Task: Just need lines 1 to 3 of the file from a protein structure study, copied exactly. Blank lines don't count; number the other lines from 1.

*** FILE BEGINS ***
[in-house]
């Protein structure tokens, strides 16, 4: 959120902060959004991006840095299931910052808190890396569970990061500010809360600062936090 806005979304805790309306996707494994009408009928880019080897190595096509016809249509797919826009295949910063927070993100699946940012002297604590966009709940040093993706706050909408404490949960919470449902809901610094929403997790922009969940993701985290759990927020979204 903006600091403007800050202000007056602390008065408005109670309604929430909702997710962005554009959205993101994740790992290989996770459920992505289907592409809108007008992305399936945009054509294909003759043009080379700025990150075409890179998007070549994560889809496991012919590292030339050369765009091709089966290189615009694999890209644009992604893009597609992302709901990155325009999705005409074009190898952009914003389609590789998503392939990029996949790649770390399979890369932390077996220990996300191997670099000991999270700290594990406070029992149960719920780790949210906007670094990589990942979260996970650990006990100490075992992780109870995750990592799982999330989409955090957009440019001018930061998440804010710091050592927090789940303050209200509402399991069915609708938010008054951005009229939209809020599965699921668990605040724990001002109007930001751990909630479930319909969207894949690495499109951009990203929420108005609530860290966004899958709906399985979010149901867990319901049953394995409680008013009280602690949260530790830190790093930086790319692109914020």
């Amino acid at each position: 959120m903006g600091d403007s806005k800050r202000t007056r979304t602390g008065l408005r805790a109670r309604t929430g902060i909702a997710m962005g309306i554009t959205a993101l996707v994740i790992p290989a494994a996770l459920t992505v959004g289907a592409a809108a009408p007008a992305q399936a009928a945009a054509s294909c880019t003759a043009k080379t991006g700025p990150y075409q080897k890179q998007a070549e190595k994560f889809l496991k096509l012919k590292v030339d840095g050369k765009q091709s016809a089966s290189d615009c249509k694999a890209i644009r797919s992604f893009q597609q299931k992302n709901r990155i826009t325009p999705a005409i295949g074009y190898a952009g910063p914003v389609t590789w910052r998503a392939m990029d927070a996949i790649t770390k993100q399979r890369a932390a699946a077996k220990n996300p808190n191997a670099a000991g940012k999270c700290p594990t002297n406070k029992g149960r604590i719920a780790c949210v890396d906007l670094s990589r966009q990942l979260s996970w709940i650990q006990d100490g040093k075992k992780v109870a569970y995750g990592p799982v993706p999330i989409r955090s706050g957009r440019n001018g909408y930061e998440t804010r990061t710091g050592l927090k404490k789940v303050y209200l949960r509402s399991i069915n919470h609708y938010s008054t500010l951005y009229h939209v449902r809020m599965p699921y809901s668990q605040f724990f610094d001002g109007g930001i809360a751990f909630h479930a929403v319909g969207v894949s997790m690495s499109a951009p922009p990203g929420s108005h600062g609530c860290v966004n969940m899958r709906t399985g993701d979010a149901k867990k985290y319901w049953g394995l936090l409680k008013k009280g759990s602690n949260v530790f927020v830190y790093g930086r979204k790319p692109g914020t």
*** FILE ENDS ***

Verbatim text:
[in-house]
């Protein structure tokens, strides 16, 4: 959120902060959004991006840095299931910052808190890396569970990061500010809360600062936090 806005979304805790309306996707494994009408009928880019080897190595096509016809249509797919826009295949910063927070993100699946940012002297604590966009709940040093993706706050909408404490949960919470449902809901610094929403997790922009969940993701985290759990927020979204 903006600091403007800050202000007056602390008065408005109670309604929430909702997710962005554009959205993101994740790992290989996770459920992505289907592409809108007008992305399936945009054509294909003759043009080379700025990150075409890179998007070549994560889809496991012919590292030339050369765009091709089966290189615009694999890209644009992604893009597609992302709901990155325009999705005409074009190898952009914003389609590789998503392939990029996949790649770390399979890369932390077996220990996300191997670099000991999270700290594990406070029992149960719920780790949210906007670094990589990942979260996970650990006990100490075992992780109870995750990592799982999330989409955090957009440019001018930061998440804010710091050592927090789940303050209200509402399991069915609708938010008054951005009229939209809020599965699921668990605040724990001002109007930001751990909630479930319909969207894949690495499109951009990203929420108005609530860290966004899958709906399985979010149901867990319901049953394995409680008013009280602690949260530790830190790093930086790319692109914020």
């Amino acid at each position: 959120m903006g600091d403007s806005k800050r202000t007056r979304t602390g008065l408005r805790a109670r309604t929430g902060i909702a997710m962005g309306i554009t959205a993101l996707v994740i790992p290989a494994a996770l459920t992505v959004g289907a592409a809108a009408p007008a992305q399936a009928a945009a054509s294909c880019t003759a043009k080379t991006g700025p990150y075409q080897k890179q998007a070549e190595k994560f889809l496991k096509l012919k590292v030339d840095g050369k765009q091709s016809a089966s290189d615009c249509k694999a890209i644009r797919s992604f893009q597609q299931k992302n709901r990155i826009t325009p999705a005409i295949g074009y190898a952009g910063p914003v389609t590789w910052r998503a392939m990029d927070a996949i790649t770390k993100q399979r890369a932390a699946a077996k220990n996300p808190n191997a670099a000991g940012k999270c700290p594990t002297n406070k029992g149960r604590i719920a780790c949210v890396d906007l670094s990589r966009q990942l979260s996970w709940i650990q006990d100490g040093k075992k992780v109870a569970y995750g990592p799982v993706p999330i989409r955090s706050g957009r440019n001018g909408y930061e998440t804010r990061t710091g050592l927090k404490k789940v303050y209200l949960r509402s399991i069915n919470h609708y938010s008054t500010l951005y009229h939209v449902r809020m599965p699921y809901s668990q605040f724990f610094d001002g109007g930001i809360a751990f909630h479930a929403v319909g969207v894949s997790m690495s499109a951009p922009p990203g929420s108005h600062g609530c860290v966004n969940m899958r709906t399985g993701d979010a149901k867990k985290y319901w049953g394995l936090l409680k008013k009280g759990s602690n949260v530790f927020v830190y790093g930086r979204k790319p692109g914020t």